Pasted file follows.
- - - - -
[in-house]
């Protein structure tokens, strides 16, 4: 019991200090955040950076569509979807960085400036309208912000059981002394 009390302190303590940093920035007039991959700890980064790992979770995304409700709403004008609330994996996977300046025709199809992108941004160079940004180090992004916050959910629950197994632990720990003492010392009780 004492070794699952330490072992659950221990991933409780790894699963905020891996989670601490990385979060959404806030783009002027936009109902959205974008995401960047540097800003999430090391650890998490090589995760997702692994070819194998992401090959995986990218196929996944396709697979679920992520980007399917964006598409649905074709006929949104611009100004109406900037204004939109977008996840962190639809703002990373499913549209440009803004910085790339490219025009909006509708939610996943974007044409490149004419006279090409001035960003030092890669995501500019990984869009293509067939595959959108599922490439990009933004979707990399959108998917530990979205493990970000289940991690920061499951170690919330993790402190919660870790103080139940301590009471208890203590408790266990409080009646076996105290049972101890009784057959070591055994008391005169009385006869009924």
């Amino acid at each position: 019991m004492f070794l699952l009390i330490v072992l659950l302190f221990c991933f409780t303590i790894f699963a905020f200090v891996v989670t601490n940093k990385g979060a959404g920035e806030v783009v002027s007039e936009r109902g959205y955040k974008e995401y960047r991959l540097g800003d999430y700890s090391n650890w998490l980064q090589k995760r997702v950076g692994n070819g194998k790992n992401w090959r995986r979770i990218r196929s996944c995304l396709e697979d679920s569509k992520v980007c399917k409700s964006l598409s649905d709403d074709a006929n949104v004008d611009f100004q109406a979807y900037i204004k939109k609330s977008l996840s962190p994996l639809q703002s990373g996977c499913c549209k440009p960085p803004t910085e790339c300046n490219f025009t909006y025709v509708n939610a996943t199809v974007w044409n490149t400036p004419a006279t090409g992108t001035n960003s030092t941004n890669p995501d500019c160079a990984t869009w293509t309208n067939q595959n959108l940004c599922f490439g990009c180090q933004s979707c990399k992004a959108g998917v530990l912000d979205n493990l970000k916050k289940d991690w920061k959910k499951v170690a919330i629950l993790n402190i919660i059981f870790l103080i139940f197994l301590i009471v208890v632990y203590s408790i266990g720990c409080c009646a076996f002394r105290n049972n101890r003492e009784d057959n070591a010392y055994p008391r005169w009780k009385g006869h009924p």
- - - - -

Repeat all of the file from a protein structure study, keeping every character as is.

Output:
[in-house]
């Protein structure tokens, strides 16, 4: 019991200090955040950076569509979807960085400036309208912000059981002394 009390302190303590940093920035007039991959700890980064790992979770995304409700709403004008609330994996996977300046025709199809992108941004160079940004180090992004916050959910629950197994632990720990003492010392009780 004492070794699952330490072992659950221990991933409780790894699963905020891996989670601490990385979060959404806030783009002027936009109902959205974008995401960047540097800003999430090391650890998490090589995760997702692994070819194998992401090959995986990218196929996944396709697979679920992520980007399917964006598409649905074709006929949104611009100004109406900037204004939109977008996840962190639809703002990373499913549209440009803004910085790339490219025009909006509708939610996943974007044409490149004419006279090409001035960003030092890669995501500019990984869009293509067939595959959108599922490439990009933004979707990399959108998917530990979205493990970000289940991690920061499951170690919330993790402190919660870790103080139940301590009471208890203590408790266990409080009646076996105290049972101890009784057959070591055994008391005169009385006869009924």
């Amino acid at each position: 019991m004492f070794l699952l009390i330490v072992l659950l302190f221990c991933f409780t303590i790894f699963a905020f200090v891996v989670t601490n940093k990385g979060a959404g920035e806030v783009v002027s007039e936009r109902g959205y955040k974008e995401y960047r991959l540097g800003d999430y700890s090391n650890w998490l980064q090589k995760r997702v950076g692994n070819g194998k790992n992401w090959r995986r979770i990218r196929s996944c995304l396709e697979d679920s569509k992520v980007c399917k409700s964006l598409s649905d709403d074709a006929n949104v004008d611009f100004q109406a979807y900037i204004k939109k609330s977008l996840s962190p994996l639809q703002s990373g996977c499913c549209k440009p960085p803004t910085e790339c300046n490219f025009t909006y025709v509708n939610a996943t199809v974007w044409n490149t400036p004419a006279t090409g992108t001035n960003s030092t941004n890669p995501d500019c160079a990984t869009w293509t309208n067939q595959n959108l940004c599922f490439g990009c180090q933004s979707c990399k992004a959108g998917v530990l912000d979205n493990l970000k916050k289940d991690w920061k959910k499951v170690a919330i629950l993790n402190i919660i059981f870790l103080i139940f197994l301590i009471v208890v632990y203590s408790i266990g720990c409080c009646a076996f002394r105290n049972n101890r003492e009784d057959n070591a010392y055994p008391r005169w009780k009385g006869h009924p």